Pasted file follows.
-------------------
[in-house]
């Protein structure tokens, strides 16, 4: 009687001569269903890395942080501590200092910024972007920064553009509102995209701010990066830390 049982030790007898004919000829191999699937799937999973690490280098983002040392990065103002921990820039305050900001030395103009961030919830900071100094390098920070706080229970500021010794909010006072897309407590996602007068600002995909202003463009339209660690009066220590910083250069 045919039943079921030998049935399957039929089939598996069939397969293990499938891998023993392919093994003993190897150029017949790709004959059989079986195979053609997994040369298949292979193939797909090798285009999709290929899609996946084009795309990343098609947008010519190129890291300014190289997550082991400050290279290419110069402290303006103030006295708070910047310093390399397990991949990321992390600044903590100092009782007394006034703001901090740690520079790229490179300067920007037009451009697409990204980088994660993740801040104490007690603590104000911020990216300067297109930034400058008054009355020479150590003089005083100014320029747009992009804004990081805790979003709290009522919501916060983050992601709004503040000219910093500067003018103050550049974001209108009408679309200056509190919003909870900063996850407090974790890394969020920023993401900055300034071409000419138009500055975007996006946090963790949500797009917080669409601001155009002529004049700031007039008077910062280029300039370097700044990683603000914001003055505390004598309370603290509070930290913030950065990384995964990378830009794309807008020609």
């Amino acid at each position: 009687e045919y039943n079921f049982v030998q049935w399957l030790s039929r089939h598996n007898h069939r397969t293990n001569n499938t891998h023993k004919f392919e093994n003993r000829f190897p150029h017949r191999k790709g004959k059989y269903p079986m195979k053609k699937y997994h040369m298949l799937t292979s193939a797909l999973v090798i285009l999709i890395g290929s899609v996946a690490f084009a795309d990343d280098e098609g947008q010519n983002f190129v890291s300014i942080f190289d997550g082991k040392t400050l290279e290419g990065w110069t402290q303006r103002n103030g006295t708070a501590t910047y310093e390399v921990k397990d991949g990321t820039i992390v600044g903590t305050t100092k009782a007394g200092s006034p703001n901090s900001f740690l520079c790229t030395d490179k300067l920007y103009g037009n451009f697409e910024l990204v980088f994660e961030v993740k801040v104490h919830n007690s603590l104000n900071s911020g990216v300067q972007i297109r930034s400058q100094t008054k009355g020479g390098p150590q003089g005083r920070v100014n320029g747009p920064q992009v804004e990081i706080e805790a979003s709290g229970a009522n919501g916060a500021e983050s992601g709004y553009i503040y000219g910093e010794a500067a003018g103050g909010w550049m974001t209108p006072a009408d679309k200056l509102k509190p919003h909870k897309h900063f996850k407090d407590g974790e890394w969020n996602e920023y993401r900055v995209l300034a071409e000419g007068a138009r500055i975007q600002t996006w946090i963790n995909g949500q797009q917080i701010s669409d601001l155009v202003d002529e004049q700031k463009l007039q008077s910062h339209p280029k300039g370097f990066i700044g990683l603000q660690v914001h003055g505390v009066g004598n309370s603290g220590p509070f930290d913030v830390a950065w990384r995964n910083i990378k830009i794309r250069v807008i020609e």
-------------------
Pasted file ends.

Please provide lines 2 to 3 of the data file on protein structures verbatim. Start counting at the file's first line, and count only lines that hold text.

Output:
């Protein structure tokens, strides 16, 4: 009687001569269903890395942080501590200092910024972007920064553009509102995209701010990066830390 049982030790007898004919000829191999699937799937999973690490280098983002040392990065103002921990820039305050900001030395103009961030919830900071100094390098920070706080229970500021010794909010006072897309407590996602007068600002995909202003463009339209660690009066220590910083250069 045919039943079921030998049935399957039929089939598996069939397969293990499938891998023993392919093994003993190897150029017949790709004959059989079986195979053609997994040369298949292979193939797909090798285009999709290929899609996946084009795309990343098609947008010519190129890291300014190289997550082991400050290279290419110069402290303006103030006295708070910047310093390399397990991949990321992390600044903590100092009782007394006034703001901090740690520079790229490179300067920007037009451009697409990204980088994660993740801040104490007690603590104000911020990216300067297109930034400058008054009355020479150590003089005083100014320029747009992009804004990081805790979003709290009522919501916060983050992601709004503040000219910093500067003018103050550049974001209108009408679309200056509190919003909870900063996850407090974790890394969020920023993401900055300034071409000419138009500055975007996006946090963790949500797009917080669409601001155009002529004049700031007039008077910062280029300039370097700044990683603000914001003055505390004598309370603290509070930290913030950065990384995964990378830009794309807008020609």
């Amino acid at each position: 009687e045919y039943n079921f049982v030998q049935w399957l030790s039929r089939h598996n007898h069939r397969t293990n001569n499938t891998h023993k004919f392919e093994n003993r000829f190897p150029h017949r191999k790709g004959k059989y269903p079986m195979k053609k699937y997994h040369m298949l799937t292979s193939a797909l999973v090798i285009l999709i890395g290929s899609v996946a690490f084009a795309d990343d280098e098609g947008q010519n983002f190129v890291s300014i942080f190289d997550g082991k040392t400050l290279e290419g990065w110069t402290q303006r103002n103030g006295t708070a501590t910047y310093e390399v921990k397990d991949g990321t820039i992390v600044g903590t305050t100092k009782a007394g200092s006034p703001n901090s900001f740690l520079c790229t030395d490179k300067l920007y103009g037009n451009f697409e910024l990204v980088f994660e961030v993740k801040v104490h919830n007690s603590l104000n900071s911020g990216v300067q972007i297109r930034s400058q100094t008054k009355g020479g390098p150590q003089g005083r920070v100014n320029g747009p920064q992009v804004e990081i706080e805790a979003s709290g229970a009522n919501g916060a500021e983050s992601g709004y553009i503040y000219g910093e010794a500067a003018g103050g909010w550049m974001t209108p006072a009408d679309k200056l509102k509190p919003h909870k897309h900063f996850k407090d407590g974790e890394w969020n996602e920023y993401r900055v995209l300034a071409e000419g007068a138009r500055i975007q600002t996006w946090i963790n995909g949500q797009q917080i701010s669409d601001l155009v202003d002529e004049q700031k463009l007039q008077s910062h339209p280029k300039g370097f990066i700044g990683l603000q660690v914001h003055g505390v009066g004598n309370s603290g220590p509070f930290d913030v830390a950065w990384r995964n910083i990378k830009i794309r250069v807008i020609e």